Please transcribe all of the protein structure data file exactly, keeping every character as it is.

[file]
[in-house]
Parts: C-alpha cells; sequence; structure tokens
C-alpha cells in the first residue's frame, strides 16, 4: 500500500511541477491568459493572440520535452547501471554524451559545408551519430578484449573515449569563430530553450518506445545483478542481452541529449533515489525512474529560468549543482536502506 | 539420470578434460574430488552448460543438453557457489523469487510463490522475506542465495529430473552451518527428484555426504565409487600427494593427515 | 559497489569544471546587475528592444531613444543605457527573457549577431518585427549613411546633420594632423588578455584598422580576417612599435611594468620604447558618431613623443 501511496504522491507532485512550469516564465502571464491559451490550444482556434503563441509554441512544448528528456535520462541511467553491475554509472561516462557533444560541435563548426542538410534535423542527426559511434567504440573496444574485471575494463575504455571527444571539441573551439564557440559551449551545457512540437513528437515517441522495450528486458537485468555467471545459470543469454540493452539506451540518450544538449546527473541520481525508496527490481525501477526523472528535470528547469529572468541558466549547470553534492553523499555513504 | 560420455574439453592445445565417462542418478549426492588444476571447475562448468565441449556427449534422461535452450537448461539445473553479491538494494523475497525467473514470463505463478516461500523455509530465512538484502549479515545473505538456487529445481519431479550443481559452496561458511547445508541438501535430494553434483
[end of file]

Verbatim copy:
[in-house]
Parts: C-alpha cells; sequence; structure tokens
C-alpha cells in the first residue's frame, strides 16, 4: 500500500511541477491568459493572440520535452547501471554524451559545408551519430578484449573515449569563430530553450518506445545483478542481452541529449533515489525512474529560468549543482536502506 | 539420470578434460574430488552448460543438453557457489523469487510463490522475506542465495529430473552451518527428484555426504565409487600427494593427515 | 559497489569544471546587475528592444531613444543605457527573457549577431518585427549613411546633420594632423588578455584598422580576417612599435611594468620604447558618431613623443 501511496504522491507532485512550469516564465502571464491559451490550444482556434503563441509554441512544448528528456535520462541511467553491475554509472561516462557533444560541435563548426542538410534535423542527426559511434567504440573496444574485471575494463575504455571527444571539441573551439564557440559551449551545457512540437513528437515517441522495450528486458537485468555467471545459470543469454540493452539506451540518450544538449546527473541520481525508496527490481525501477526523472528535470528547469529572468541558466549547470553534492553523499555513504 | 560420455574439453592445445565417462542418478549426492588444476571447475562448468565441449556427449534422461535452450537448461539445473553479491538494494523475497525467473514470463505463478516461500523455509530465512538484502549479515545473505538456487529445481519431479550443481559452496561458511547445508541438501535430494553434483